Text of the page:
Open banking is conquering the world, but in Israel there is still a long road ahead
"Open banking is a huge economic opportunity that offers regeneration and the building of new sources of income for banks and commercial companies," writes Tal Weiser of Finastra
Meetings at the bank, lining up for a banker to deposit paper checks at the branch - the banking world pre-Corona sounds like an old black and white movie.
The conservative banking world, that for centuries was unchanged, is now undergoing a revolution. At the top of the list of changes is Open Banking, that is, the ability of third-party companies to open up working interfaces with customers that make use of the bank's app. Banks are required to establish interfaces with these external companies, allowing them to develop fintech applications for customers or provide them with advanced financial solutions and services.According to the research firm Nordigen, in 2020, more than 25 million benefitted from the use of open banking services. A survey done by Finastra in 2021 confirmed that among banking institutions 9 out of 10 participants agreed that open banking is important to their organization; 97% of those who already use open banking have seen economic value to their business.
The change is happening now because in recent years, there have been several events that have resulted in a "Big Bang." The first, is the ever-accelerating ability of start-up technology companies to provide value to their customers. For example, Uber allows drivers who do not have an Uber account to issue a credit card and allows them to receive payment at the end of each shift without leaving their Uber app. Uber is neither a bank nor a licensed financial institution, because of the regulatory and operational overhead, however in cooperation with a bank, Uber provides financial banking services. Such a transformation was also carried out by WeChat, the Chinese social media giant, which added in-app payment to its platform. South-East Asia’s Grab and GoJek companies began as travel platforms and now provide more than 20 financial services to more than 300 million users. Secondly, the regulators have understood that they can’t be left behind. For the first time in Europe (the UK and the EU) and to some extent in Israel, open banking has been created which requires all banks to allow access to the customer’s account (with their permission of course) and the provision of information alongside external applications.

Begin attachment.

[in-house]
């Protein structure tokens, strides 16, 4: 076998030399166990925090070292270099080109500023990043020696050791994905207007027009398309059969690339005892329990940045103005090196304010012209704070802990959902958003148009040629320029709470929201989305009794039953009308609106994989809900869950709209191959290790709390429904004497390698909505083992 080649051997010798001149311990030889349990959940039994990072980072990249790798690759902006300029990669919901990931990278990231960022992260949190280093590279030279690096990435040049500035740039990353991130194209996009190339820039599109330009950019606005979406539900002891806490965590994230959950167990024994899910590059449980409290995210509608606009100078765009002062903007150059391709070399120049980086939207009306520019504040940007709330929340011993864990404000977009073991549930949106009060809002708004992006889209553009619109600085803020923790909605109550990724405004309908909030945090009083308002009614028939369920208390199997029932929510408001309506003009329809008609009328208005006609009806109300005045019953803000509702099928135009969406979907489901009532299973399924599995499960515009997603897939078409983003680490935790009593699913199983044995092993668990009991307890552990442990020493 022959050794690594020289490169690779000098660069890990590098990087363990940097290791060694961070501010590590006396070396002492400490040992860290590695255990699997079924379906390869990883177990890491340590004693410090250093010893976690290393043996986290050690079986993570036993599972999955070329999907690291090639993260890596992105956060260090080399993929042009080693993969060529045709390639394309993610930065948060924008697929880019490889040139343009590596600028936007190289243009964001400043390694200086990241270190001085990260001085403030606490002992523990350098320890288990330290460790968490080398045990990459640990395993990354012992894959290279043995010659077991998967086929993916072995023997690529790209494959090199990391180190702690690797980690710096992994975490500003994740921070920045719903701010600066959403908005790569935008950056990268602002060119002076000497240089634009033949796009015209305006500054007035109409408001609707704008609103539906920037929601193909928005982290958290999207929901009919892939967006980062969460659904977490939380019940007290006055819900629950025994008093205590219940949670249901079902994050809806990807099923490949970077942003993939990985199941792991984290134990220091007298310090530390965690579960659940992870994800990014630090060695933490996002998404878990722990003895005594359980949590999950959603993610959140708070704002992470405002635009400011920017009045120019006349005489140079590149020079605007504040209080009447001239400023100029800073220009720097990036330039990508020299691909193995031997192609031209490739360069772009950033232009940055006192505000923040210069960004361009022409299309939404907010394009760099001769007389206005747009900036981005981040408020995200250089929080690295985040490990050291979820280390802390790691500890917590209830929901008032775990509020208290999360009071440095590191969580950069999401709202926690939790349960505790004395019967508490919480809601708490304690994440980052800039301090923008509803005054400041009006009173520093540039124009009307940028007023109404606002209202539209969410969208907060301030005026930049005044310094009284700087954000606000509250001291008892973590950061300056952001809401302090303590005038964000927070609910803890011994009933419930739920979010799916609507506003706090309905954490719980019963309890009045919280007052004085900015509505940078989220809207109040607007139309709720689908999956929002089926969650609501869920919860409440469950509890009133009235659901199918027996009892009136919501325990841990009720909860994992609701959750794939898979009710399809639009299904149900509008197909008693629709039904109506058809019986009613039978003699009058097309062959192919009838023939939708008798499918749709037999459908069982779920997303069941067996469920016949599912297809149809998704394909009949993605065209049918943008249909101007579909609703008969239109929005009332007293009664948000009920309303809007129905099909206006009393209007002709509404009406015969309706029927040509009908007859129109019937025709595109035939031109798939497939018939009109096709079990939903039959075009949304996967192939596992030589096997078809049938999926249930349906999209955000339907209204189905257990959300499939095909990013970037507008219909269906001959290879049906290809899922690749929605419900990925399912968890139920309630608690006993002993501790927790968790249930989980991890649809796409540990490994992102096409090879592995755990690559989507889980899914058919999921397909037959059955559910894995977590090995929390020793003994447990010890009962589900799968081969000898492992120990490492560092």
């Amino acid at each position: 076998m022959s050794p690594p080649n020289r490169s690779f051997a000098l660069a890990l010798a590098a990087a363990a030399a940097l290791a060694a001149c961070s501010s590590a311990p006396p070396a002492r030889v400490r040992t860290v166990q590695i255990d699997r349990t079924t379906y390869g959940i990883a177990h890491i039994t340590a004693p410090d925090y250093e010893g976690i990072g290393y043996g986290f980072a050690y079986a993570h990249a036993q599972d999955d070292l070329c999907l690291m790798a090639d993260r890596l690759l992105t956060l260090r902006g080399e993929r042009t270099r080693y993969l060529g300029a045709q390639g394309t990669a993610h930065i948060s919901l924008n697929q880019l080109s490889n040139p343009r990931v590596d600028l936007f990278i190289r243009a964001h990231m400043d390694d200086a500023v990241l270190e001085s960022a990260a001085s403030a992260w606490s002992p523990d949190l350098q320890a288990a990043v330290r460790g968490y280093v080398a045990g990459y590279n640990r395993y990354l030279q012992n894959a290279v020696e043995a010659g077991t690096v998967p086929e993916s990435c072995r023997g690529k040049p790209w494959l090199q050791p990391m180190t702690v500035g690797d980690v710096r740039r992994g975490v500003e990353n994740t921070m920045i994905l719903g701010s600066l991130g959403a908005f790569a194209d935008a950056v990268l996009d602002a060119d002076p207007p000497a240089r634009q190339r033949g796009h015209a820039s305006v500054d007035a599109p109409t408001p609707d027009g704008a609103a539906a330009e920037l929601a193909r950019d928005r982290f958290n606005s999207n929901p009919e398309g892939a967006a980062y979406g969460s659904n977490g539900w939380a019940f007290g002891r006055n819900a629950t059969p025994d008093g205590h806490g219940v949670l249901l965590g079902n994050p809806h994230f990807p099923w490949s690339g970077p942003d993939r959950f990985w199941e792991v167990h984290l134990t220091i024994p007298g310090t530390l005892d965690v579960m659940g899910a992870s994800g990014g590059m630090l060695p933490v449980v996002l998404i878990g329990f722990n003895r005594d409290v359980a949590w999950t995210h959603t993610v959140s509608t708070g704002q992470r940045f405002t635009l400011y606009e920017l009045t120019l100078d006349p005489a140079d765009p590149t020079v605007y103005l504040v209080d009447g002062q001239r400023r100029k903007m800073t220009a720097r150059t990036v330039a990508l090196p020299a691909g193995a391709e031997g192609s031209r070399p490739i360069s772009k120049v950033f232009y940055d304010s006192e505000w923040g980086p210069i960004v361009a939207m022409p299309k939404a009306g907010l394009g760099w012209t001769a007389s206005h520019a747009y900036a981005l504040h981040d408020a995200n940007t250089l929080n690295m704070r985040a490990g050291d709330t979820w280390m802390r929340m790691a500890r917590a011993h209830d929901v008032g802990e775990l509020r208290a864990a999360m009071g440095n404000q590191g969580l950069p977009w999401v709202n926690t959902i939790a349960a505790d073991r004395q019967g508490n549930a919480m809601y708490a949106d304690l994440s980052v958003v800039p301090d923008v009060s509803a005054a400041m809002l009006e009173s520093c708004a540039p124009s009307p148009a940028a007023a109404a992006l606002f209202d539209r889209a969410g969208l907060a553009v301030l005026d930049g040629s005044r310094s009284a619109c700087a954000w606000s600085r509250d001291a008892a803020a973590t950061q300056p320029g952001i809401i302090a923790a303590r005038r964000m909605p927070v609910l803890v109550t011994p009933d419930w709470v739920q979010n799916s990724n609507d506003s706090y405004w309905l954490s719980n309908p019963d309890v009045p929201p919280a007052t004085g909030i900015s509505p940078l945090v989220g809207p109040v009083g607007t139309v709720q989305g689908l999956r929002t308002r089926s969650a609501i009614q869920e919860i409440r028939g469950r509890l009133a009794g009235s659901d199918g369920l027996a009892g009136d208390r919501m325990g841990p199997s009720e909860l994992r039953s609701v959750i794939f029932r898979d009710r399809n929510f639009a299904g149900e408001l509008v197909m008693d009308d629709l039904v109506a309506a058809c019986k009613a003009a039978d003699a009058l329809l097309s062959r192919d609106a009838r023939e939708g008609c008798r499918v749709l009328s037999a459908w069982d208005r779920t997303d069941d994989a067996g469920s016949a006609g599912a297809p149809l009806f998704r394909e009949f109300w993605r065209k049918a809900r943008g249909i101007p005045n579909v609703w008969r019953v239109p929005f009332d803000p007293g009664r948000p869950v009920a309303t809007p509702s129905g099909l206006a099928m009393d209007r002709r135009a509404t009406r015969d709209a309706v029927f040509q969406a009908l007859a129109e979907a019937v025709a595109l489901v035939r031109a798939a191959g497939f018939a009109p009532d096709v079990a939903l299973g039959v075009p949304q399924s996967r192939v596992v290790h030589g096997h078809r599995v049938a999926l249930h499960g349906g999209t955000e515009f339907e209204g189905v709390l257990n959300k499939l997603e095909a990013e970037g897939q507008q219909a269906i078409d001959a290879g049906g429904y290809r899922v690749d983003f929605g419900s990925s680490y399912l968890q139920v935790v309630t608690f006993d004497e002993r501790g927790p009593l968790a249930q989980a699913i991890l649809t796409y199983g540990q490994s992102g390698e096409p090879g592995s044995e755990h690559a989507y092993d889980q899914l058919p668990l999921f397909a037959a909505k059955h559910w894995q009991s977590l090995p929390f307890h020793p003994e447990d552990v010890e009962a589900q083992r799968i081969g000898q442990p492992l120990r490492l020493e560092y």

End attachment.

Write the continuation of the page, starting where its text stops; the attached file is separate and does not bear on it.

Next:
The full implementation of open banking in Israel has been delayed for various reasons, mainly regulatory and economic. The potential that has already been realized in dozens of countries will have to wait to be realized. The Memorandum of Financial Information Services provisions was submitted as early as June 2020 but was only received for a second and third reading in the parliament at the end of October of this year. There is no doubt that the lack of a budget for two years has also caused delays. The Bank of Israel has done an important job of defining the Interfaces Data Model (APIs) while adopting the European Data Model of Berlin Group as well as adapting it to Israel’s banking ecosystem. In 2021, the definitions for current personal accounts and payments services were completed, and the definitions for credit and securities will be completed in 2022. The larger banks have begun building the infrastructure required for open banking, according to banking definitions.